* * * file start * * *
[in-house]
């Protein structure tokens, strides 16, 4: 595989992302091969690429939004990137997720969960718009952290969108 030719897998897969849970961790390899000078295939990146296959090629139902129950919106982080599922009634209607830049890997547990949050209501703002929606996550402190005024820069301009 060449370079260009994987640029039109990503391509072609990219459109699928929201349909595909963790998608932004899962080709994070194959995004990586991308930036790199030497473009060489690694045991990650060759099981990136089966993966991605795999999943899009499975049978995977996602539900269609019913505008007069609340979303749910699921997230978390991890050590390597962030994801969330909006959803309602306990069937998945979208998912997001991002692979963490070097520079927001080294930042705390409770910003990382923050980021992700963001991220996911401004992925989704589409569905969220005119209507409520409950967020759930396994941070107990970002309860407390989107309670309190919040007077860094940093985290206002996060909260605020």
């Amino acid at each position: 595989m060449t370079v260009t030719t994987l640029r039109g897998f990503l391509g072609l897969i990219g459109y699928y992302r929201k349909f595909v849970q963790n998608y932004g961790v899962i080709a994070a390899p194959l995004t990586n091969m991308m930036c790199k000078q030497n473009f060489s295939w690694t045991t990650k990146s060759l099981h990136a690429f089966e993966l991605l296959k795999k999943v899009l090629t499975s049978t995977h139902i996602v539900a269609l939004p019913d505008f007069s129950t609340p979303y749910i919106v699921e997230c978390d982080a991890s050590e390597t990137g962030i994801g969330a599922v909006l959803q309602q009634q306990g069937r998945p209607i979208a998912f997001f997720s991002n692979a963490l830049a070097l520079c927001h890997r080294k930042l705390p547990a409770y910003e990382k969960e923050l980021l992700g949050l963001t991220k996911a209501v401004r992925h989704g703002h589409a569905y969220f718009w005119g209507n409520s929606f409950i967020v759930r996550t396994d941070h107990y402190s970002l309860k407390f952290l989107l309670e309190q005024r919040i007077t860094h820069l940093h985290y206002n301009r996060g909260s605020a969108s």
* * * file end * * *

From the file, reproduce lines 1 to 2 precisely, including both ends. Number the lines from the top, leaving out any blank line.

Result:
[in-house]
């Protein structure tokens, strides 16, 4: 595989992302091969690429939004990137997720969960718009952290969108 030719897998897969849970961790390899000078295939990146296959090629139902129950919106982080599922009634209607830049890997547990949050209501703002929606996550402190005024820069301009 060449370079260009994987640029039109990503391509072609990219459109699928929201349909595909963790998608932004899962080709994070194959995004990586991308930036790199030497473009060489690694045991990650060759099981990136089966993966991605795999999943899009499975049978995977996602539900269609019913505008007069609340979303749910699921997230978390991890050590390597962030994801969330909006959803309602306990069937998945979208998912997001991002692979963490070097520079927001080294930042705390409770910003990382923050980021992700963001991220996911401004992925989704589409569905969220005119209507409520409950967020759930396994941070107990970002309860407390989107309670309190919040007077860094940093985290206002996060909260605020």